PRI in Person

Asset owners step up battle against climate change

Spurred on by its vocal student body and a rich ESG precedent it’s no surprise that the $91 billion University of California is leading on climate change investment.

“We thought about our beliefs and realised that climate change matters because it will impact our investments over the long term. We can’t afford to sit idly and see our returns harmed over time,” said Steven Sterman, senior portfolio manager at the fund, offering advice to other funds starting their own climate change journey and speaking at PRI in Person 2015, part of the UN-backed initiative to encourage responsible investment.

The University of California now perceives climate risk as mainstream. And it is not afraid to change what it owns in its portfolio and divest from companies that lack “good long term economic prospects.”

The fund also seeks to influence behaviour by being an active and engaged investor “because if we are going to solve these issues we need to get large corporations to change how they behave.”

The University of California also invests in “solutions” by investing in companies that are tackling climate change, and by acting with its peers. “We are not going to be able to change anything by ourselves. We work with like-minded asset owners and other investors.”

Helen Wildsmith, head of responsible and ethical investment, at the £6 billion CCLA, the UK’s charity fund manager independently owned by its clients which include the Church of England, began addressing climate change in earnest in 2012 with a new climate change policy emerging this May.

“Leave yourself enough time to go through the process,” she warns, describing the fund’s path. “We saw climate change as a real risk to our portfolio, particularly the risk of assets stranding.”

Strategy is primarily focused on tough engagement with companies, specifically in the oil and gas sector where Wildsmith has had unprecedented success through the “Aiming for A” investor coalition.

“If companies in the energy sector don’t respond to engagement overtime we will divest,” she says.

Launched in 2012 to engage on climate and carbon risk with the 10 largest extractives and utilities companies in the FTSE 100, the group has already affected change at BP and Shell, both expanding their annual reporting and additional transparency around operational emissions management in the wake of shareholder pressure.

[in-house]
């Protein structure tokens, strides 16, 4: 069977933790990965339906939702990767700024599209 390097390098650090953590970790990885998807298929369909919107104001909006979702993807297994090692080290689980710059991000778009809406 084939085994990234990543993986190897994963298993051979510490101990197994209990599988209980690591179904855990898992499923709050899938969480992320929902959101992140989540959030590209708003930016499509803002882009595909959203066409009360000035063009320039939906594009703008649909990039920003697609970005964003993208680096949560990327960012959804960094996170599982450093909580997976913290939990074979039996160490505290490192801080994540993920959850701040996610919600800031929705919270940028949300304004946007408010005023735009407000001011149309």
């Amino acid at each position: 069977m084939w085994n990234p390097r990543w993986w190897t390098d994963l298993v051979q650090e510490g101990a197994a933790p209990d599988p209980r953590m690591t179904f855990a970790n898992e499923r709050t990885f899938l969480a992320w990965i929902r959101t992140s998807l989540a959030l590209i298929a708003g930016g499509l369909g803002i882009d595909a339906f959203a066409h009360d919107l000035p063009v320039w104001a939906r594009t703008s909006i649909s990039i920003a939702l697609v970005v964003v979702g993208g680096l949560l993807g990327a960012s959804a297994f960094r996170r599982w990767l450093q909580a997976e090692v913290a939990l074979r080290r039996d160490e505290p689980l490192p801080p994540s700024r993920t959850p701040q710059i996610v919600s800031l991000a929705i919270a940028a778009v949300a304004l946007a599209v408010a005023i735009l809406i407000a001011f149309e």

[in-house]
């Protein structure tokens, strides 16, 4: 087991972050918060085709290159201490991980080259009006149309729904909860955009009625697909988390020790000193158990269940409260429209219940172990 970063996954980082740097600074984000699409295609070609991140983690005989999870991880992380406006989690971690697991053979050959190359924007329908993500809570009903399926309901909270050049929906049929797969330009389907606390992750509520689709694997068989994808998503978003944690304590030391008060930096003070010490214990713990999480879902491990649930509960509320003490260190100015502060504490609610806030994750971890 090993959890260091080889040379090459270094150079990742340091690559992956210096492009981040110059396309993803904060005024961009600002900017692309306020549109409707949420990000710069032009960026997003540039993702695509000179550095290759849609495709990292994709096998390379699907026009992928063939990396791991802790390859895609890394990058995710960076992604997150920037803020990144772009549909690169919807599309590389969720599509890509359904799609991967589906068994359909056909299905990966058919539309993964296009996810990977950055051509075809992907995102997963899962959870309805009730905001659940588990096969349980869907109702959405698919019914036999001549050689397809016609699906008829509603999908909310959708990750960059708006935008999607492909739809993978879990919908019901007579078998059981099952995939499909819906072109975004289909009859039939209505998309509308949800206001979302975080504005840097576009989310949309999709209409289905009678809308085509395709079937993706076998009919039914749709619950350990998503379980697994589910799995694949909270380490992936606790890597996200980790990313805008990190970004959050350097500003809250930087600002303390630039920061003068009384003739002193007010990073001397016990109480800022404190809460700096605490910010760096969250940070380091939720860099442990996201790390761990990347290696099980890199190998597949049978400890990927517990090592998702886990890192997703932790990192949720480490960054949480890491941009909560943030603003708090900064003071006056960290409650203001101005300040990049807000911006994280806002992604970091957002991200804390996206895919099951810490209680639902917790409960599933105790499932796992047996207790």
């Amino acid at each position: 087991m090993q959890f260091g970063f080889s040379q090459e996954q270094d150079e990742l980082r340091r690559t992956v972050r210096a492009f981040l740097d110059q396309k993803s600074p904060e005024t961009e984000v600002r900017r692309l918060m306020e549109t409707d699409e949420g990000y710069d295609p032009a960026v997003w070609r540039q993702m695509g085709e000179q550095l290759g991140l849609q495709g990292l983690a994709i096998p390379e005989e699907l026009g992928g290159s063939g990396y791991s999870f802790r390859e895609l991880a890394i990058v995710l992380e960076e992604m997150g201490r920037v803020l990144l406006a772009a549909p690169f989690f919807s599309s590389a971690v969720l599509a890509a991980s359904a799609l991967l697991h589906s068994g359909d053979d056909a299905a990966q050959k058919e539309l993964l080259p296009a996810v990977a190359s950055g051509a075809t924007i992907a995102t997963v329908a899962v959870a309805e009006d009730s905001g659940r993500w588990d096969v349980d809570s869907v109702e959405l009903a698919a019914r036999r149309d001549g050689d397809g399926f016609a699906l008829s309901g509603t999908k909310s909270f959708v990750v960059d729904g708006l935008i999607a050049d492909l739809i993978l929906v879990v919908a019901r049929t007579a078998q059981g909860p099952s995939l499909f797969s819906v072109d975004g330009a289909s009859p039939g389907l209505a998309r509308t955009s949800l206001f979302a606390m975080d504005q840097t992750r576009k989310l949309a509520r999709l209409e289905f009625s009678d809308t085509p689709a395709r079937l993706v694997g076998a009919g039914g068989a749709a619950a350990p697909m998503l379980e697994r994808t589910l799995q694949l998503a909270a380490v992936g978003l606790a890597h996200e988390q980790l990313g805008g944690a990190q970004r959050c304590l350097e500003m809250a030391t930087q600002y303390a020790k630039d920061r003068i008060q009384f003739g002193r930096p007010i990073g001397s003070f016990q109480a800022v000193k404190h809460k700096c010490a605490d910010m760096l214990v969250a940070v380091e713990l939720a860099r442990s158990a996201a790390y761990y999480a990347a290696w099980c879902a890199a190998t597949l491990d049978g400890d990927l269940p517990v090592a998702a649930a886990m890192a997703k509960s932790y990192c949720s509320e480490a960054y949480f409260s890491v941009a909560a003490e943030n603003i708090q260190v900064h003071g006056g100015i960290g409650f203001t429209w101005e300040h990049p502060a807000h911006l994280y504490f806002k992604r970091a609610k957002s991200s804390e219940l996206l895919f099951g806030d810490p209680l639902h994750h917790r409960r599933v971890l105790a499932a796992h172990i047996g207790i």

Now she wants to take the battle further afield. “We are looking at how to take the ripple to Chevron and Exxon in the US,” she says. “We are also puzzling through the right next steps for the diversified mining groups listed in London, as well as looking at how to extend the concepts to auto, banks and insurance sectors.”

In 2012, climate change at Australia’s A$32 billion HESTA Super Fund became a separate policy within its ESG strategy in a reflection of its importance, says Robert Fowler, executive manager, investments and governance, at the fund.

Strategy here also eschews divestment.

“We’d rather engage with companies and affect change.”

Nevertheless the fund has put restrictions on its thermal coal investments across the entire portfolio.

“We were being contacted by NGO’s; the Australian government started to tax carbon and there was a tipping point in our research,” says Fowler explaining the thinking behind the strategy. “There was a real risk of stranded assets but we also wanted to send a signal to the market. This was a signal to local players that they shouldn’t expect superfunds to invest in big coal projects.”

At HESTA, investing in climate change solutions includes wind farms and other infrastructure, as well as venture capital funds. “It’s all about putting capital to work to solve the problem,” he says.


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